Active Antenna for 8.97kHz, 136kHz and 500kHz RX
Recently I have been trying out a small active voltage probe antenna to aid reception on the LF bands. I used a PA0RDT designed active antenna (but with MPF102 and 2N3904 devices and a 9V supply from a PP3 battery) to listen successfully to amateur signals on both 500kHz and 136kHz. The probe is also suitable for listening on the 33kms "Dreamers Band" (8.97kHz).
It is recommended that the active antenna should be mounted well in the clear and away from the house feeding the power up the coax). This is to avoid noise pick-up from mains wiring, switched mode PSUs and TV line timebases. However, I just stuck mine onto the inside of my double glazed window - it still worked and heard stations on both LF bands. Remember, this is the entire antenna - no antenna wire is needed down the garden. Bear in mind this is a receive only antenna and it is not magic and does NOT work on transmit (more is the pity!).
It works because the FET has a very high input impedance. The output of the FET is converted to a low impedance using an emitter follower. Although the signal level may be lower than a large outside antenna so is the noise and overall the S/N may actually be better if the antenna is located carefully. Overall, if you are unable to erect a decent LF antenna then this may be a solution which will allow you to hear signals on 8.97kHz, 136kHz, 500kHz and 1.8MHz. For VLF reception there may be some advantage in adding a low pass filter between the FET and the transistor to reduce the levels of LF and MF broadcast signals that might otherwise overload the unit. I've not tried this.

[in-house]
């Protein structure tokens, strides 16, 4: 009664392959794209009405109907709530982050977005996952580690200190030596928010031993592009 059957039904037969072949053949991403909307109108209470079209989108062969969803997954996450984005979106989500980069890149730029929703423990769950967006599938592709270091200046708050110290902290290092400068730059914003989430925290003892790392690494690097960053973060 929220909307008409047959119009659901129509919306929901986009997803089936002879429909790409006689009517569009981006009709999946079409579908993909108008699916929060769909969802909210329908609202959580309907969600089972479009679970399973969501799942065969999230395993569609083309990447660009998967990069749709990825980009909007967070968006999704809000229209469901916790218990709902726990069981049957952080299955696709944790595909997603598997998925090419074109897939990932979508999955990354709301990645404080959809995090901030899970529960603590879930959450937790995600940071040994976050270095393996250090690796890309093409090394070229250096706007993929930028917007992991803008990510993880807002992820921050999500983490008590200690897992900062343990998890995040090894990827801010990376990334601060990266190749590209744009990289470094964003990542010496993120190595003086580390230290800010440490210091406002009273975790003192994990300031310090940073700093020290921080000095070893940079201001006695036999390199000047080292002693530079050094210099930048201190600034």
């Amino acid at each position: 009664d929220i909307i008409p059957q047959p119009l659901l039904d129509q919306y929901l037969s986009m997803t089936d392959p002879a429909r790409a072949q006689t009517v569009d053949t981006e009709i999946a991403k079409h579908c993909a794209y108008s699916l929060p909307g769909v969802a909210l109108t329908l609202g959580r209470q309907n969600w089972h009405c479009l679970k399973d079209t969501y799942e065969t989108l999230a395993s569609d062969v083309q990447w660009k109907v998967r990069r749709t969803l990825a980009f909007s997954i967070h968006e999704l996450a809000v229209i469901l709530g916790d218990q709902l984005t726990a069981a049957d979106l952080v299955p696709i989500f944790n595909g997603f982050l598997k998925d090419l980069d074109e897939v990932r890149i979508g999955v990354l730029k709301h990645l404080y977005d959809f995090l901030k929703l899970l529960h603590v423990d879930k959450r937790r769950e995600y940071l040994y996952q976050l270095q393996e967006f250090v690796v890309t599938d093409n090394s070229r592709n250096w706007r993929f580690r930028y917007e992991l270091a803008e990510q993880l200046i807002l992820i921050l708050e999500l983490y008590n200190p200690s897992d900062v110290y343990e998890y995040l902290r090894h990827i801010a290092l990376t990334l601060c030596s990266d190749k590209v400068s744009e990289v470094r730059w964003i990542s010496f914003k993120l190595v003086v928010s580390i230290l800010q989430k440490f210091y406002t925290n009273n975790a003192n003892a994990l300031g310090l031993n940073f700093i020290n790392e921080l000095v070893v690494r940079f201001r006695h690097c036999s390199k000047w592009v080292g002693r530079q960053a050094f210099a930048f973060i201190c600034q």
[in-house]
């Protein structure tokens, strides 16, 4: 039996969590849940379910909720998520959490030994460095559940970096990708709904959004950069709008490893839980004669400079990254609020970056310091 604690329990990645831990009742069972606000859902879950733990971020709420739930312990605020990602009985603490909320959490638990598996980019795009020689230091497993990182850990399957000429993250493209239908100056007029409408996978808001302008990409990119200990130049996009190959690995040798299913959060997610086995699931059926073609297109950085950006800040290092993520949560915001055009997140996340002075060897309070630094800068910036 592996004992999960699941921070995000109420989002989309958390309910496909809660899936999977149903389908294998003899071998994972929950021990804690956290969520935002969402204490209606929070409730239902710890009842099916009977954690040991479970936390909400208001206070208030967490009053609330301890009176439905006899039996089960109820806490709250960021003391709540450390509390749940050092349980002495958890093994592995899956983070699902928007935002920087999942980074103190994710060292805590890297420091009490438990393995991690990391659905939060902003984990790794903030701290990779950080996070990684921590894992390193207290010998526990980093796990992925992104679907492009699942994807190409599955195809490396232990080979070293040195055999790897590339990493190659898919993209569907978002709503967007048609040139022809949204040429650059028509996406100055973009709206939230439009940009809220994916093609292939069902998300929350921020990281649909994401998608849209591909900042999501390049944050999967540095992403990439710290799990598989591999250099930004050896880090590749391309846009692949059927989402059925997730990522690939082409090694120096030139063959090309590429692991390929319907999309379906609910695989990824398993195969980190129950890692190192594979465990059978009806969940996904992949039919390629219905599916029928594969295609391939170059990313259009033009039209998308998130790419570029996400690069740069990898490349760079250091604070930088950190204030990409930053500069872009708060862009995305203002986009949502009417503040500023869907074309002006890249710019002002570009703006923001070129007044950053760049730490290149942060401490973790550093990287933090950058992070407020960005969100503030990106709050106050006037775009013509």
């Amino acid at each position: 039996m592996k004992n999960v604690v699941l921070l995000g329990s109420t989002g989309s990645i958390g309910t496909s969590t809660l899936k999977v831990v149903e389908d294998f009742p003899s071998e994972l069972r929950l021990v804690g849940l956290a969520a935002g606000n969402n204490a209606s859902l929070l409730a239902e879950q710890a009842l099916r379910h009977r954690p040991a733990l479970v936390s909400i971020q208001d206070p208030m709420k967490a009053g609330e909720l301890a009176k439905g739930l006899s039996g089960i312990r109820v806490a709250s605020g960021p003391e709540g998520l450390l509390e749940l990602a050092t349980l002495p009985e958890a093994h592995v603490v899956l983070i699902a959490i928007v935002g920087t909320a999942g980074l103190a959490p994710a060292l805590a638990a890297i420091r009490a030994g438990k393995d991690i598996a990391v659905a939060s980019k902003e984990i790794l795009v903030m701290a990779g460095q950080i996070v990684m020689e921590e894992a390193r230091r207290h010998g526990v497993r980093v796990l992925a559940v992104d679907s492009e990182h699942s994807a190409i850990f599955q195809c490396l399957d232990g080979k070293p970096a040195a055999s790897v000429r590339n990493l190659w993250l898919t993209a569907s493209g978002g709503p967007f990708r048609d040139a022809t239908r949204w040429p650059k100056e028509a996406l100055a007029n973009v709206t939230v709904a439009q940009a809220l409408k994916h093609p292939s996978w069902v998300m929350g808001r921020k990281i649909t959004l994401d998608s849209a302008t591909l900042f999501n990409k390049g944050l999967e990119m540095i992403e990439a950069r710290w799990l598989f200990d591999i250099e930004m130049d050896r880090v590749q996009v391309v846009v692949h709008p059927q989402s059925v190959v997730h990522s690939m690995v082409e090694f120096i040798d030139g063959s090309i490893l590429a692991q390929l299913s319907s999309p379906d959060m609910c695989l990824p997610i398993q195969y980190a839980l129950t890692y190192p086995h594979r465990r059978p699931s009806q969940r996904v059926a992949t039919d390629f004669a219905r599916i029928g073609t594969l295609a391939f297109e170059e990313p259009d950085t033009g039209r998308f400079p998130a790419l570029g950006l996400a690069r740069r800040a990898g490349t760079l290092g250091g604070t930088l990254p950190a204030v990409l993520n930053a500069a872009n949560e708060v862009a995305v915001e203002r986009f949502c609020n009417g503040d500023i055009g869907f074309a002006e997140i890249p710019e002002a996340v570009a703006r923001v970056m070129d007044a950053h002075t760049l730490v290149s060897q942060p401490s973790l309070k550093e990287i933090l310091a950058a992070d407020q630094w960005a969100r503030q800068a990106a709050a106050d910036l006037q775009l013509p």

As an experiment I connected the active antenna directly into the FT817 and took a listen on 160m when the antenna was completely within the house and surrounded by noise sources all around. To my delight the WSPR software was decoding plenty of stations and not many dB down on the outside wire antenna.
Roelof PA0RDT has tried the active probe antenna at 8.87kHz and says it works well with his Perseus receiver. Gain at this frequency may be increased (along with the noise though) by increasing the capacitors to 1uF and increasing the power supply feed choke to 8.2mH. This is the schematic from PA0RFT's site. Power for the unit is supplied along the feed cable. It is advisable to separate the ground from the house ground and use a suitable isolation transformer feed. More details in the link above.